Treatment

This section contains information about the provision of medical/psychological treatment for pharmaceutical drug use. It covers episodes of professional treatment for pharmaceutical drug-related problems, those most likely to seek help, and changes over time.

The Alcohol and Other Drug Treatment Services National Minimum Data Set 2019-20 (Australian Institute of Health and Welfare, 2021) is the source of data used in this section. It is the only Australian data source which provides a synthesis of state and territory data on publicly funded drug treatment.

To ensure consistency with the source data, this section of the NADK includes the following pharmaceutical drugs:

  • Benzodiazepines
  • Codeine
  • Morphine
  • Buprenorphine
  • Methadone
  • Oxycodone.

What proportion of alcohol and drug treatment episodes in Australia are related to pharmaceutical drugs?

Pharmaceutical drugs are the principal drug of concern in 3% of all alcohol and other drug treatment episodes in Australia. Benzodiazepines account for the largest proportion of these pharmaceutical drug-related treatment episodes (40%).

Source: Australian Institute of Health and Welfare (AIHW). Alcohol and Other Drug Treatment Services in Australia 2019-2020.

Please note: Percentages may not tally to 100% due to rounding.

† This FAQ uses data from the Alcohol and Other Drug Treatment Services National Minimum Dataset, which defines the pharmaceutical drugs referred to in this question as: benzodiazepines, codeine, morphine, buprenorphine, oxycodone, and methadone.

Principal Drug of Concern: The main substance that leads an individual to seek treatment from an alcohol and drug treatment agency (as stated by the individual).

Treatment Episode: A period of contact between a client and a treatment provider. Only ‘closed’ treatment episodes are included in the data used here. An episode is closed if there is a change in the principal drug of concern, main treatment, or service delivery setting; if the treatment ends; or if the patient is imprisoned or dies.

How has the number and proportion of pharmaceutical drug-related treatment episodes in Australia changed over time?

The proportion of treatment episodes in Australia for which pharmaceutical drugs were the principal drug of concern has halved overtime from 6% in 2010-11 to 3% in 2019-20.

The number of treatment episodes for pharmaceutical drug use have also decreased from 8,361 to 6,805 during this time.

Source: Australian Institute of Health and Welfare (AIHW). Alcohol and Other Drug Treatment Services in Australia 2019-20.

† This FAQ uses data from the Alcohol and Other Drug Treatment Services National Minimum Dataset, which defines the pharmaceutical drugs referred to in this question as: benzodiazepines, codeine, morphine, buprenorphine, oxycodone, and methadone.

Please note: Percentages may not tally to 100% due to rounding.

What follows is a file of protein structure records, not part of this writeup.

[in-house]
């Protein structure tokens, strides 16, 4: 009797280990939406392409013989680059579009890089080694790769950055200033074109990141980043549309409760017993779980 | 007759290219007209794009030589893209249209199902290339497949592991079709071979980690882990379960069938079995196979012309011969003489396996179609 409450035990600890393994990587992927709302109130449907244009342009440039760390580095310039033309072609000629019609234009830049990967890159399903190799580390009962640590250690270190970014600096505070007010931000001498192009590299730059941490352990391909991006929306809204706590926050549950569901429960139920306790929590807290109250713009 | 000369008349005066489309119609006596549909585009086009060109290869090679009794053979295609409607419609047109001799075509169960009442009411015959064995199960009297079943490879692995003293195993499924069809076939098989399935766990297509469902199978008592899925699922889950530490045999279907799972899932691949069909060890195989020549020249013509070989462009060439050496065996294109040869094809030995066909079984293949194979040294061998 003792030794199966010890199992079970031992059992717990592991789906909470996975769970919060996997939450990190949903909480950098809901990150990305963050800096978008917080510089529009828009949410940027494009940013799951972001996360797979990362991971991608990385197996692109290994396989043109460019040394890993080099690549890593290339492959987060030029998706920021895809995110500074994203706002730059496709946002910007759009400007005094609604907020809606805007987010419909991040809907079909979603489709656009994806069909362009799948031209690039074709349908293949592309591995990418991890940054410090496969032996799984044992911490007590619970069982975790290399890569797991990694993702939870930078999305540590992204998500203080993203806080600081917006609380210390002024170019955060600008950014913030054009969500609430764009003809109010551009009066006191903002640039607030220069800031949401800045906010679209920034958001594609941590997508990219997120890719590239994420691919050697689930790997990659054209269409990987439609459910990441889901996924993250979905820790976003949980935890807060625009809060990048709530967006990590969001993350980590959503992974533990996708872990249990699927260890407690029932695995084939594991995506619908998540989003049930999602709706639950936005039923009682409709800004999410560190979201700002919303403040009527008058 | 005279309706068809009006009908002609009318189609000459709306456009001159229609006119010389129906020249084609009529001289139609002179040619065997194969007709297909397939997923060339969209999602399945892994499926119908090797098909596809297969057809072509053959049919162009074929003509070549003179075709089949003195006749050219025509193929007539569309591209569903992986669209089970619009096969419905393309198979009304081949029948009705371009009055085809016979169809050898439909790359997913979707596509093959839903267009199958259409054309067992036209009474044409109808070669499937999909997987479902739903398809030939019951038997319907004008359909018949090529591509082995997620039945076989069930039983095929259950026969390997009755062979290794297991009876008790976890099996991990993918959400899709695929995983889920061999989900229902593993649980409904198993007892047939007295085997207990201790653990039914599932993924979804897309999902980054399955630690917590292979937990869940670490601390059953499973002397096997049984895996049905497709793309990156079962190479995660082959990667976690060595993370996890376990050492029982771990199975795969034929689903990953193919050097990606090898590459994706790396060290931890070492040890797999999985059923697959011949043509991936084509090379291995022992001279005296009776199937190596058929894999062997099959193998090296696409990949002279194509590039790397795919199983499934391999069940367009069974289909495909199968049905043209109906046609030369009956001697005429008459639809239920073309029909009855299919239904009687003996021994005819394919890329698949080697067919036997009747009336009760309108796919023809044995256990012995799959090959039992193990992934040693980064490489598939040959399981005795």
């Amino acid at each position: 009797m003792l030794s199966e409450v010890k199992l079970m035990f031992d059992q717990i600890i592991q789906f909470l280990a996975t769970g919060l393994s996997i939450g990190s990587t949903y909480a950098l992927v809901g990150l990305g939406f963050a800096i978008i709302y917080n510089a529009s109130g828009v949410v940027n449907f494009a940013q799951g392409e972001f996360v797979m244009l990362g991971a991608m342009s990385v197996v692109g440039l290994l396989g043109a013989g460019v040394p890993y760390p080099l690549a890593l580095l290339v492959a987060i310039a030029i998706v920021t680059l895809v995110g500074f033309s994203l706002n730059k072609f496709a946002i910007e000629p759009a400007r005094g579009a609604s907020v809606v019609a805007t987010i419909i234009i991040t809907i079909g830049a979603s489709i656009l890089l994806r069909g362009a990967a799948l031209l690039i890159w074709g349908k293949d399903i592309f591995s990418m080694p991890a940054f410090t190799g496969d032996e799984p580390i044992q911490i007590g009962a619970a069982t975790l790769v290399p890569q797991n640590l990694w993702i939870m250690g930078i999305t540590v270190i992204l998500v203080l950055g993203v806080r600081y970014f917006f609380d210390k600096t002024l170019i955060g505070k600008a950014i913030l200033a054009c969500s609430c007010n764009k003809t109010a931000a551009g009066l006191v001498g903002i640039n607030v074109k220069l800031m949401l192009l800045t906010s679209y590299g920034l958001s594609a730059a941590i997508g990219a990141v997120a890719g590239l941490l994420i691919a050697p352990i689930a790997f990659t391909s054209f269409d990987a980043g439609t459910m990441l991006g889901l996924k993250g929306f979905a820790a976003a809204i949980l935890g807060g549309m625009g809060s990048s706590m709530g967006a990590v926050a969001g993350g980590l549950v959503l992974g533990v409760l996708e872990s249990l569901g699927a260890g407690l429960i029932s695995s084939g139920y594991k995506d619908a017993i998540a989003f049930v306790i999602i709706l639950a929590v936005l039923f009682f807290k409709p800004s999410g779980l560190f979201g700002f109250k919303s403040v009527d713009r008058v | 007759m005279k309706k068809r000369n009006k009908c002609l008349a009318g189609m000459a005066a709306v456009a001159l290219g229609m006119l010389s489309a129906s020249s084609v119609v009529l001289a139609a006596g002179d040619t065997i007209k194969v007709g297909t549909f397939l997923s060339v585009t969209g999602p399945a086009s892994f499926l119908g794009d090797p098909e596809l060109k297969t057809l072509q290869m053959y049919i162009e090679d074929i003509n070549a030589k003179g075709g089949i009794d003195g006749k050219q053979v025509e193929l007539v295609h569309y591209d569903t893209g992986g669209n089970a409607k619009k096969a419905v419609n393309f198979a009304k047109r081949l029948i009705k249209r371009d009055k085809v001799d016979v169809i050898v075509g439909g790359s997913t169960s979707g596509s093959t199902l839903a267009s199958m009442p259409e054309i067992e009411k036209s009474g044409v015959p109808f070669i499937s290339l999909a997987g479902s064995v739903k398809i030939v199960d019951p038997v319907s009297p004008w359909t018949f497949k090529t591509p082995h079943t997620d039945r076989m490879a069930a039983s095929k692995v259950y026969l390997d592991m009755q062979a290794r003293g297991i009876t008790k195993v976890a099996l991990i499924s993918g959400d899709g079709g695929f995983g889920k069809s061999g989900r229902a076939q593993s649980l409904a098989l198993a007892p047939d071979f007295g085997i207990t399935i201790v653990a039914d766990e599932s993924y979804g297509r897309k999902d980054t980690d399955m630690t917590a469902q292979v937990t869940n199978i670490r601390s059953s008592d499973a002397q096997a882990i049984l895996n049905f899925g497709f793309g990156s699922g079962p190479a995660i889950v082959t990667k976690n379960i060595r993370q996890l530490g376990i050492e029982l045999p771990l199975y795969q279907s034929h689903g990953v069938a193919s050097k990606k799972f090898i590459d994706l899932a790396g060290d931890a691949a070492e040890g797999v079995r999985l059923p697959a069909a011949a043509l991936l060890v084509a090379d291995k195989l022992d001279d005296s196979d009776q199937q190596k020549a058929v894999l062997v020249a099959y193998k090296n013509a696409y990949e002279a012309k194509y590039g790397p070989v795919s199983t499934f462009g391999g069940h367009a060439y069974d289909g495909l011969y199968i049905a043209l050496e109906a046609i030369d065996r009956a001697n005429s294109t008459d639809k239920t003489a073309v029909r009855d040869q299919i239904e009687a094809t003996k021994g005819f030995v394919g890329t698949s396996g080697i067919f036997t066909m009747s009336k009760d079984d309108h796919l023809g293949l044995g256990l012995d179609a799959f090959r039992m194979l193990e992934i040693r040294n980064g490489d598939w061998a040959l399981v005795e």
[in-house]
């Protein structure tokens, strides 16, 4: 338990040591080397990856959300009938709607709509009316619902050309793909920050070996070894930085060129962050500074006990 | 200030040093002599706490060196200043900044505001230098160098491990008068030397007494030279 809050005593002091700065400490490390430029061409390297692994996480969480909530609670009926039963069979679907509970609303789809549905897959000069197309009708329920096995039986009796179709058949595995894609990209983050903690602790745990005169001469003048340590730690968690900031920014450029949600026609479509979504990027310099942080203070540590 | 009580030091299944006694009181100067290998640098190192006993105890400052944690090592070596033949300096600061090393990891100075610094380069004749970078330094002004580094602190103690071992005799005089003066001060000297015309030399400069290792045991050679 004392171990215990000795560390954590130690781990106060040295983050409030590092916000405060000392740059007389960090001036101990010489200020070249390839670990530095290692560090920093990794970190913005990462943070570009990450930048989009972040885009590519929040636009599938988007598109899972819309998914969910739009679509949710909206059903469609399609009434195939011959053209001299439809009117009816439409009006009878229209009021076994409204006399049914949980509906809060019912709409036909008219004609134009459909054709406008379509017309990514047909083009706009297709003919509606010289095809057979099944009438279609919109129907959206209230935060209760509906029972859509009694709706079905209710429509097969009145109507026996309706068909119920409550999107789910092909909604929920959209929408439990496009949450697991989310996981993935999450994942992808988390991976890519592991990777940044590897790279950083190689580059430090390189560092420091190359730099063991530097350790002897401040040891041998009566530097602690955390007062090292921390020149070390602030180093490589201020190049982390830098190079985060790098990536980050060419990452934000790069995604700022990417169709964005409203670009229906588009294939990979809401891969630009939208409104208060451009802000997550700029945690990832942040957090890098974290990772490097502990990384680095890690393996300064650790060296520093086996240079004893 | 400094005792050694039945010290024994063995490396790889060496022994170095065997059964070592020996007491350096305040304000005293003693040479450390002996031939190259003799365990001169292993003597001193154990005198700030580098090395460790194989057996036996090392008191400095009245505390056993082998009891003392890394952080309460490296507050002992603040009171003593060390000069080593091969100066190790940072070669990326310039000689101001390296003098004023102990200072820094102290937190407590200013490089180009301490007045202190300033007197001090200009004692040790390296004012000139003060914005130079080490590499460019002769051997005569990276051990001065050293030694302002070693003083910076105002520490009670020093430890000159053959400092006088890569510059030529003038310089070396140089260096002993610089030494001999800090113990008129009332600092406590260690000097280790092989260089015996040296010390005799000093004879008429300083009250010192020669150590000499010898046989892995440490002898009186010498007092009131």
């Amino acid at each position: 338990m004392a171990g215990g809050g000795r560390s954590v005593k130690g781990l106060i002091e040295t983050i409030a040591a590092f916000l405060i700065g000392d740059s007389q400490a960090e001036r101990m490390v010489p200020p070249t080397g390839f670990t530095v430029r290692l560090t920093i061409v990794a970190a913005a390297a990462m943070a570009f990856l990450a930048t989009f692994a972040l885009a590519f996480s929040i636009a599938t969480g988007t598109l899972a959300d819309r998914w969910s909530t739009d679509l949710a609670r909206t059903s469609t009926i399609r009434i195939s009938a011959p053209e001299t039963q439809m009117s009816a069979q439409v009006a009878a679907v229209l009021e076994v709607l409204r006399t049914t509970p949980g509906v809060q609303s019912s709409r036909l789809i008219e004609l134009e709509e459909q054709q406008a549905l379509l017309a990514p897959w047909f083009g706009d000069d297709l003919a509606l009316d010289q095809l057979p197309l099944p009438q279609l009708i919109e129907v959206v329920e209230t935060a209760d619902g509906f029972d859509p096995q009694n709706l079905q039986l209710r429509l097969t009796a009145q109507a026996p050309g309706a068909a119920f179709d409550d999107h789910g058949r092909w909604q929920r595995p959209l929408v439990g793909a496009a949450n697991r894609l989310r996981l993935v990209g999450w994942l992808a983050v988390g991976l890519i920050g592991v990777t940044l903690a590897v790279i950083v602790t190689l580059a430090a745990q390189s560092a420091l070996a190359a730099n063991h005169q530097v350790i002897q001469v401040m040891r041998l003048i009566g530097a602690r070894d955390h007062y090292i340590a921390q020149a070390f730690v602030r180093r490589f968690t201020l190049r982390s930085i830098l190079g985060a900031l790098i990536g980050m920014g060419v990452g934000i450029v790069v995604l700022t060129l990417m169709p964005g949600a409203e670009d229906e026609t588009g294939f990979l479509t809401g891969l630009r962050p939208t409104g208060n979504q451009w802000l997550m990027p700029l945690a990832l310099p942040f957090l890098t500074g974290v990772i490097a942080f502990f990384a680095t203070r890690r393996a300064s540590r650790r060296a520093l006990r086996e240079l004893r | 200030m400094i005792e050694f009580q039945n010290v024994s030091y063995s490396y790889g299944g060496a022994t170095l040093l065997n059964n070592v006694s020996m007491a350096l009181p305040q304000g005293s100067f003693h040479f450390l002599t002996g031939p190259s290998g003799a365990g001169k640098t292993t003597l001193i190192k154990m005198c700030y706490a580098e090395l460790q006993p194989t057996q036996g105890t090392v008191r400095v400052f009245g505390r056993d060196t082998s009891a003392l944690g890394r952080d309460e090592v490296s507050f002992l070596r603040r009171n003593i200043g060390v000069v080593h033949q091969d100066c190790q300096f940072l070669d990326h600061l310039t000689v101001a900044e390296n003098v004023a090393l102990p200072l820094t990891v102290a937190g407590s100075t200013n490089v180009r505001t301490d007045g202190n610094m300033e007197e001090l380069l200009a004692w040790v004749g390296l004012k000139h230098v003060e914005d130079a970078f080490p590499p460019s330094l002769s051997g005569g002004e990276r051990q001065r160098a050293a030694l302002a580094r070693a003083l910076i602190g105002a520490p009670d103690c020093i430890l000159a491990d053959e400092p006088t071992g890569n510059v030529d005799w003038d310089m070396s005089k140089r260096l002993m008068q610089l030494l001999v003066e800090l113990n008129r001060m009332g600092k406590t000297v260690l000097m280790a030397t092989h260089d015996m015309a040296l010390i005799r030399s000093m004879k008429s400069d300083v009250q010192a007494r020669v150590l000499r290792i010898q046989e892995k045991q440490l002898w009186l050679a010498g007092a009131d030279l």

Principal Drug of Concern: The main substance that leads an individual to seek treatment from an alcohol and drug treatment agency (as stated by the individual).

Treatment Episode: A period of contact between a client and a treatment provider. Only ‘closed’ treatment episodes are included in the data used here. An episode is closed if there is a change in the principal drug of concern, main treatment, or service delivery setting; if the treatment ends; or if the patient is imprisoned or dies.

Are men or women in Australia more likely to receive treatment for pharmaceutical drug use?

Australian men account for a larger proportion of treatment episodes for pharmaceutical drug use than women (63% vs 37%, respectively).

Source: Australian Institute of Health and Welfare (AIHW). Alcohol and Other Drug Treatment Services in Australia 2019-20.

† This FAQ uses data from the Alcohol and Other Drug Treatment Services National Minimum Dataset, which defines the pharmaceutical drugs referred to in this question as: benzodiazepines, codeine, morphine, buprenorphine, oxycodone, and methadone.

Treatment Episode: A period of contact between a client and a treatment provider. Only ‘closed’ treatment episodes are included in the data used here. An episode is closed if there is a change in the principal drug of concern, main treatment, or service delivery setting; if the treatment ends; or if the patient is imprisoned or dies.

Are younger or older Australians more likely to receive treatment for pharmaceutical drug use?

Australians aged 30-39 years are more likely to receive treatment for pharmaceutical drug use than other age groups.

Source: Australian Institute of Health and Welfare (AIHW). Alcohol and Other Drug Treatment Services in Australia 2019-20.

† This FAQ uses data from the Alcohol and Other Drug Treatment Services National Minimum Dataset, which defines the pharmaceutical drugs referred to in this question as: benzodiazepines, codeine, morphine, buprenorphine, oxycodone, and methadone.

Treatment Episode: A period of contact between a client and a treatment provider. Only ‘closed’ treatment episodes are included in the data used here. An episode is closed if there is a change in the principal drug of concern, main treatment, or service delivery setting; if the treatment ends; or if the patient is imprisoned or dies.